“Aah,” we obediently roared.

“Say ooh.”


“Ooh aah ooh aah.”

We parroted that string of gibberish back to him, wondering what the point was.

“You guys’ll do anything,” the general chuckled, and on that humorous note, we marched into the mountains. We watched the skirmishing taking place in the valley. The fighting was fierce. All of our old enemies were duking it out below: McClatchy, Terra Nova…everyone. Fortunately, our new allies, North Valley, were also approaching the battlefield, so we would have support.

When the moment was right, General Carter ordered us into the fray. We passed the North Valley army in their gray armor, screaming battle cries and encouragement, and plunged into our maneuvers.

I know Chris described them before, so I won’t do it again. Just bring them to mind, and then imagine them about ten times more devastating and epic.

The problem was, our bad-ass little army finally had foes worthy of it. McClatchy, in their red and black armor, hammered us with their infamous Tempered Steel attack, and despite out best efforts, we were taking heavy casualties.

It was during this attack that Chris went down. The poor bastard went out with style. He was in front of me, so I saw it happen.

He was chugging along in his tank, blasting holes in the enemy, when BOOM: white fire lit the dark valley like day, and I saw him silhouetted against the explosion as it threw him clear of the tank. He hit the torn, muddy ground maybe ten yards in front of me, limp as a rag doll, sparks beginning to play over his suit, the shield generator trying to cope with the blast.

That’s it, I thought to myself, raising my rifle again. Poor S.O.B. has cashed his chips – and then, in the hell-red glare of fire, one of Chris’ eyes snapped open.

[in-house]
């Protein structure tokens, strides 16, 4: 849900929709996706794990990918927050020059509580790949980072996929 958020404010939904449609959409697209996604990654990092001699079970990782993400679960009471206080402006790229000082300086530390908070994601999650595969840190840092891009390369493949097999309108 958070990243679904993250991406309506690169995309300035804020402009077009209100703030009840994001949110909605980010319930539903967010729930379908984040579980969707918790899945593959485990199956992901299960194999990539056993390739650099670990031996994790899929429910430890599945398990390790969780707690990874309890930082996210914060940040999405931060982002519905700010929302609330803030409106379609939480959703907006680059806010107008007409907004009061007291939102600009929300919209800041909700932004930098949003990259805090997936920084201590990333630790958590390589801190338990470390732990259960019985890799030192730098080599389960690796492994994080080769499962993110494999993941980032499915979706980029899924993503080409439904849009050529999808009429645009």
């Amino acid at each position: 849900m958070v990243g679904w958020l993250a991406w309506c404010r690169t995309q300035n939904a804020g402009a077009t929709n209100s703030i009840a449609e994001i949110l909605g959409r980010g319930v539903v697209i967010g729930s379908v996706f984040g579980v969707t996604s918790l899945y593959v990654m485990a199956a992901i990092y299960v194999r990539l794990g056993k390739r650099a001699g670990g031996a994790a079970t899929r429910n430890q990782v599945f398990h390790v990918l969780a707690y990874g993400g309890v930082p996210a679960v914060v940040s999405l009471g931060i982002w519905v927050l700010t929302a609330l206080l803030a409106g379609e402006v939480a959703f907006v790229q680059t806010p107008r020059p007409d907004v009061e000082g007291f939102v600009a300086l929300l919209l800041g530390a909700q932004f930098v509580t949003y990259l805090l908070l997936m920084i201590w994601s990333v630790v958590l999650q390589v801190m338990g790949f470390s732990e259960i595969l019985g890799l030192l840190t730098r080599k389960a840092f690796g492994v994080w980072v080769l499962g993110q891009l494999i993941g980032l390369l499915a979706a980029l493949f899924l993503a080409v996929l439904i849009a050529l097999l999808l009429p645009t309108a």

The eye glistened. Then he lurched, and he was sitting, struggling to his feet and roaring like a beast. White lightning danced across his armor as he reached for the handgun all mechanized carry. Most never use it, but he sure as hell did.

Trying to keep one eye on the maneuver, I watched him shoot at the enemy, watched him take a hit to the chest. His shields had blown out; there was no hope of them catching the shot. He sank to his knees, blood soaking his armor. His entire body shook with pain, and sweat glistened from his brow as he fired the weapon again and again. Then he took another hit. And another.

Finally, it was over. His battered body simply couldn’t continue. He collapsed, and died on the cold, bullet-torn mud as friendly and hostile fire flew indifferently all around him.

Behind my armor, I shuddered. The rest of the battle passed in a daze. We finished well, with many acts of bravery, but it wasn’t enough.

After making our retreat, we huddled in the mountains for hours as medics tended to the wounded, waiting for the fighting to finish. Our captains went with the general after a while for peace talks.

It gets cold in Fairfield at night. I had to lend Ben – not Ben of the armor division, a young assault infantryman – my sweater, and we huddled for warmth.

Finally, the details of the treaty came through. It turned out that our North Valley allies were dirty backstabbers: they had taken land that had belonged to the Nevada Alliance for the past seven years.

Disappointed and minus some beloved faces, but unashamed and deeply grateful the war was over, we rode back to the HQ.

As we unpacked, I found myself talking seriously to one of the recruits about why we do what we do and how we cope with it. My heart went out to him. He was asking the same questions I’ve asked. There are no easy answers, and sometimes it’s easier not to ask. Then you’ll never know that your friends died for nothing. I am one of the few in the army that asks the questions, and while I think the reasons for the wars are all crap, I know what we fight for:

Each other.

That’s what made Chris a good soldier and a good man, just like all the others who have died. I hereby record their names for posterity.

Chris – Armor Captain
Jim – Commander
Chris – Assistant Commander
Erin – Grenadier
Amy – Riflewoman
Melodie – Grenadier
Sean – Grenadier
Matt – Assault Captain
Luke – Assault Infantryman
Danny – Battery/Rifleman
Trevor – Battery Captain
Andy – Battery
Kaitlin – Commando Captain
Lori – Commando
Davina – Commando
Lyle – Battery
Dan – Battery

May God’s face shine upon them and grant them peace.

We were soldiers. That’s a brotherhood that holds tighter than any other. Our lives are together. Don’t forget us.

Do me a favor, keep the record going after I’m gone, would you?

Amy, signing off.

The last chapter was written by ThinkingOutrageously (http://www.writing.com/main/view_item/user_id/abandgreek). Give her portfolio a read!